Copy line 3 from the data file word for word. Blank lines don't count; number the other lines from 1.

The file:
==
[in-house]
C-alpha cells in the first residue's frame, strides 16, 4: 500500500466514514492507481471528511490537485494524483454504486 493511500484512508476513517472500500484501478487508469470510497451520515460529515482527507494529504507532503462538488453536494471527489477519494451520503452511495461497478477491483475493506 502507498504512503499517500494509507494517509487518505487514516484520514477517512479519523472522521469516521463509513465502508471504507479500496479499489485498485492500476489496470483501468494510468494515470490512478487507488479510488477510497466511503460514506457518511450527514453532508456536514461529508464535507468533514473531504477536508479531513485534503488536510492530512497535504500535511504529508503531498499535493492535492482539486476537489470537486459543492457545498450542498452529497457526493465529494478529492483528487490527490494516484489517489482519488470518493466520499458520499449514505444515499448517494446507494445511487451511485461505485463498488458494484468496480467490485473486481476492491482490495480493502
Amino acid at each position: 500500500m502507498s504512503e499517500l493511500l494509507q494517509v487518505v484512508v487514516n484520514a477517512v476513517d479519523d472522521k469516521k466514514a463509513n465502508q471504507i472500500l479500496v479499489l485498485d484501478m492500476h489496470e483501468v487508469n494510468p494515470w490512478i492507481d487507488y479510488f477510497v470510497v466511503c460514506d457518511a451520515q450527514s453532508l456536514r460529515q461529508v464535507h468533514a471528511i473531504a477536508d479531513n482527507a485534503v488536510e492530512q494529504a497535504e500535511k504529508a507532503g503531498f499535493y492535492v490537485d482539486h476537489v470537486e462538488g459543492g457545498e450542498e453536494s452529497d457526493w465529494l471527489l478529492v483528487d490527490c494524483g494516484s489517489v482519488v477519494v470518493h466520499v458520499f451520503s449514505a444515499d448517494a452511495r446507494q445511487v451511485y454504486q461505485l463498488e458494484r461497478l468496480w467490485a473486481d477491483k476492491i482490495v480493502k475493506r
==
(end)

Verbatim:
Amino acid at each position: 500500500m502507498s504512503e499517500l493511500l494509507q494517509v487518505v484512508v487514516n484520514a477517512v476513517d479519523d472522521k469516521k466514514a463509513n465502508q471504507i472500500l479500496v479499489l485498485d484501478m492500476h489496470e483501468v487508469n494510468p494515470w490512478i492507481d487507488y479510488f477510497v470510497v466511503c460514506d457518511a451520515q450527514s453532508l456536514r460529515q461529508v464535507h468533514a471528511i473531504a477536508d479531513n482527507a485534503v488536510e492530512q494529504a497535504e500535511k504529508a507532503g503531498f499535493y492535492v490537485d482539486h476537489v470537486e462538488g459543492g457545498e450542498e453536494s452529497d457526493w465529494l471527489l478529492v483528487d490527490c494524483g494516484s489517489v482519488v477519494v470518493h466520499v458520499f451520503s449514505a444515499d448517494a452511495r446507494q445511487v451511485y454504486q461505485l463498488e458494484r461497478l468496480w467490485a473486481d477491483k476492491i482490495v480493502k475493506r